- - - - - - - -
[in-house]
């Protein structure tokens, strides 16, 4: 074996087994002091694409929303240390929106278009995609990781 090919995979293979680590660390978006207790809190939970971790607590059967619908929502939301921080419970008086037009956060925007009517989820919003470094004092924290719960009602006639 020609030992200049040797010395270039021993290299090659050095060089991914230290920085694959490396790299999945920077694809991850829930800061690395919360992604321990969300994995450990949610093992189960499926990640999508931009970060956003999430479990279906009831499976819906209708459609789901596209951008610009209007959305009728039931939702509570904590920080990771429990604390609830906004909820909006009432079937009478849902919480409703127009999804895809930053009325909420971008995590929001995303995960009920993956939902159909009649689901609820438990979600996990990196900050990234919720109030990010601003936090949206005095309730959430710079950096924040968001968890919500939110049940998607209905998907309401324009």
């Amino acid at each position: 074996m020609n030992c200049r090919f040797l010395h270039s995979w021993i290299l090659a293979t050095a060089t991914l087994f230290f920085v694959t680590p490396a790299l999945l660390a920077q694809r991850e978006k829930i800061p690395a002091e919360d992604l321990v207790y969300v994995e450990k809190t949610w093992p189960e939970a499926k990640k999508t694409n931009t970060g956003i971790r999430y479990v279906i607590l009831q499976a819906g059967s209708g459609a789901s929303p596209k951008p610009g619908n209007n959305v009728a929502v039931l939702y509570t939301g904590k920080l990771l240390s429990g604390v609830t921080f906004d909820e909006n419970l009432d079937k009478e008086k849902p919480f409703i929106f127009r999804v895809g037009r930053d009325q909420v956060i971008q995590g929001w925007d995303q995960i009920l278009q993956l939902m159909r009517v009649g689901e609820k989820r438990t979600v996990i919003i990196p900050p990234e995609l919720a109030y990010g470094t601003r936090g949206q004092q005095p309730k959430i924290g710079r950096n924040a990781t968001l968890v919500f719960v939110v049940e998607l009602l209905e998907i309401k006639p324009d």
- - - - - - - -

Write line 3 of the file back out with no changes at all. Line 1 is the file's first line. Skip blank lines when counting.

């Amino acid at each position: 074996m020609n030992c200049r090919f040797l010395h270039s995979w021993i290299l090659a293979t050095a060089t991914l087994f230290f920085v694959t680590p490396a790299l999945l660390a920077q694809r991850e978006k829930i800061p690395a002091e919360d992604l321990v207790y969300v994995e450990k809190t949610w093992p189960e939970a499926k990640k999508t694409n931009t970060g956003i971790r999430y479990v279906i607590l009831q499976a819906g059967s209708g459609a789901s929303p596209k951008p610009g619908n209007n959305v009728a929502v039931l939702y509570t939301g904590k920080l990771l240390s429990g604390v609830t921080f906004d909820e909006n419970l009432d079937k009478e008086k849902p919480f409703i929106f127009r999804v895809g037009r930053d009325q909420v956060i971008q995590g929001w925007d995303q995960i009920l278009q993956l939902m159909r009517v009649g689901e609820k989820r438990t979600v996990i919003i990196p900050p990234e995609l919720a109030y990010g470094t601003r936090g949206q004092q005095p309730k959430i924290g710079r950096n924040a990781t968001l968890v919500f719960v939110v049940e998607l009602l209905e998907i309401k006639p324009d």